"Our vision was to bring back the lifestyle of the original inhabitants of the small island, which consisted of 14th-century stone cottages."
Even the names of properties draw from the local culture or region, combining the Sanskrit word for peace, aman, with a local term, such as ruya, the Turkish word for dream, in the case of Amanruya located amid pine trees and scalloped bays on the Bodrum peninsula, or Amanbagh, which would translate as peaceful garden by coupling aman with bagh, the Hindi word for garden. “As we built new properties, we used the ‘Aman’ and connected each property in some way to its location, culture, or history,” Zecha explains. “Amanpuri was actually the name that I had considered for a house I had in Bali, before Amanpuri’s location was actually found.”
"While the common design philosophy is to always be relevant to the place where we are, we do try to contemporize the purist design in order to make it compatible with contemporary lifestyle. This site dictated a more massive building rather than small log cabins — firstly — and secondly, the drama of the site is the views of the Tetons, hence the expansive window walls."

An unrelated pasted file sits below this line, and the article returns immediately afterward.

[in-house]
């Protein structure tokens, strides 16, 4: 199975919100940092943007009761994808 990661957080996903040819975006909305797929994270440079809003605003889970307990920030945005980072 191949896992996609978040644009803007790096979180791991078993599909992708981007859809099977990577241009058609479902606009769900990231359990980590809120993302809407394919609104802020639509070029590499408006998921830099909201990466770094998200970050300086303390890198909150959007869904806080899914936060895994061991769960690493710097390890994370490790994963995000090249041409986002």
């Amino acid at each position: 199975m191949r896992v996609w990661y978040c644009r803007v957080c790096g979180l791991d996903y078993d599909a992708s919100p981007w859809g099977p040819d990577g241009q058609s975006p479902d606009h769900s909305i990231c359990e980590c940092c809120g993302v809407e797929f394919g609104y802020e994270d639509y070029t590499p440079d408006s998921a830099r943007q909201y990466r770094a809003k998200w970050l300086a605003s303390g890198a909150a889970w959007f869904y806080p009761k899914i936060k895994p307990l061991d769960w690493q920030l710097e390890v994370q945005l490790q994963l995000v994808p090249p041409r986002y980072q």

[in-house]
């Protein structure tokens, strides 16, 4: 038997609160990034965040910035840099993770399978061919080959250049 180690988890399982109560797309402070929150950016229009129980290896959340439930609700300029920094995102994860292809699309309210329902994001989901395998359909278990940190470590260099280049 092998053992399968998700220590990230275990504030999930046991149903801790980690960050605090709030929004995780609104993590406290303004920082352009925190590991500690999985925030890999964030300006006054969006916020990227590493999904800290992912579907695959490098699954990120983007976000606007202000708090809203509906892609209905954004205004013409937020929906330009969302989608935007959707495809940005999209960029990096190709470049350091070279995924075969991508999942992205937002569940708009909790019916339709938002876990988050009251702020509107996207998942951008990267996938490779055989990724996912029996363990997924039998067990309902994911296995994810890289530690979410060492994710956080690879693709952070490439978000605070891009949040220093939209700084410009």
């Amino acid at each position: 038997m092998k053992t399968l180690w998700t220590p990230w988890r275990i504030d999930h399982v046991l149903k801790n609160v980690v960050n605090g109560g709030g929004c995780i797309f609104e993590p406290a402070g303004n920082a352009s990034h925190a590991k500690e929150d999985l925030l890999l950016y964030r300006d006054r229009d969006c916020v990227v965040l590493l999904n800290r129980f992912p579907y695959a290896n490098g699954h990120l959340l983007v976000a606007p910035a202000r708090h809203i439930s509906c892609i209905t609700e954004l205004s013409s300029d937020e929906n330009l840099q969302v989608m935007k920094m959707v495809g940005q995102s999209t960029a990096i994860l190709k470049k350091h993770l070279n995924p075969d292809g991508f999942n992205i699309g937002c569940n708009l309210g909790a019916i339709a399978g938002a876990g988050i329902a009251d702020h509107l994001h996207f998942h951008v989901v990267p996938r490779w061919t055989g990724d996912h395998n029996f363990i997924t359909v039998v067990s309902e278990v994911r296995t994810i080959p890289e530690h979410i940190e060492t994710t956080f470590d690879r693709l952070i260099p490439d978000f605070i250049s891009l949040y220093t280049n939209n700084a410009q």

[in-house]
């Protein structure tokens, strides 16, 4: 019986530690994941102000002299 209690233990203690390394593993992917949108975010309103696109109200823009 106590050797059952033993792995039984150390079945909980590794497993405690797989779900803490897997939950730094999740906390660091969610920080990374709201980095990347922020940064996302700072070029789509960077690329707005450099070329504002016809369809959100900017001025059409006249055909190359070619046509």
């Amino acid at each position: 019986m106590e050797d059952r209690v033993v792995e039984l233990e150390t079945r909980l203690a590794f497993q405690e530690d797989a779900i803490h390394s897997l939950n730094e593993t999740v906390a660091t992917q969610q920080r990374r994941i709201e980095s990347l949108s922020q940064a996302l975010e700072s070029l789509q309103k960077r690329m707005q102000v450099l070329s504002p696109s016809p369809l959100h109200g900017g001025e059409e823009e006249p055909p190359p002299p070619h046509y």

These days, Zecha isn’t doing as much scouting for locations; opportunities seem to present themselves, which was the case with Aman Sveti Stefan in Montenegro. The Montenegrin government decided to revitalize the island — it was forced to close in the 1990s after the dissolution of Yugoslavia and the subsequent civil war — and selected Amanresorts as its hospitality partner in the restoration effort. Come spring, Amanresorts opens in Greece, in the exclusive enclave of Porto Heli on the Argolida Prefecture.
Some 30 other possibilities are also under consideration and you can be sure they will fit well within the Amanresorts philosophy. Says Zecha, “I believe that we will find new places that, for all their distinctiveness, will retain the original goals we strove for when we started Amanpuri.”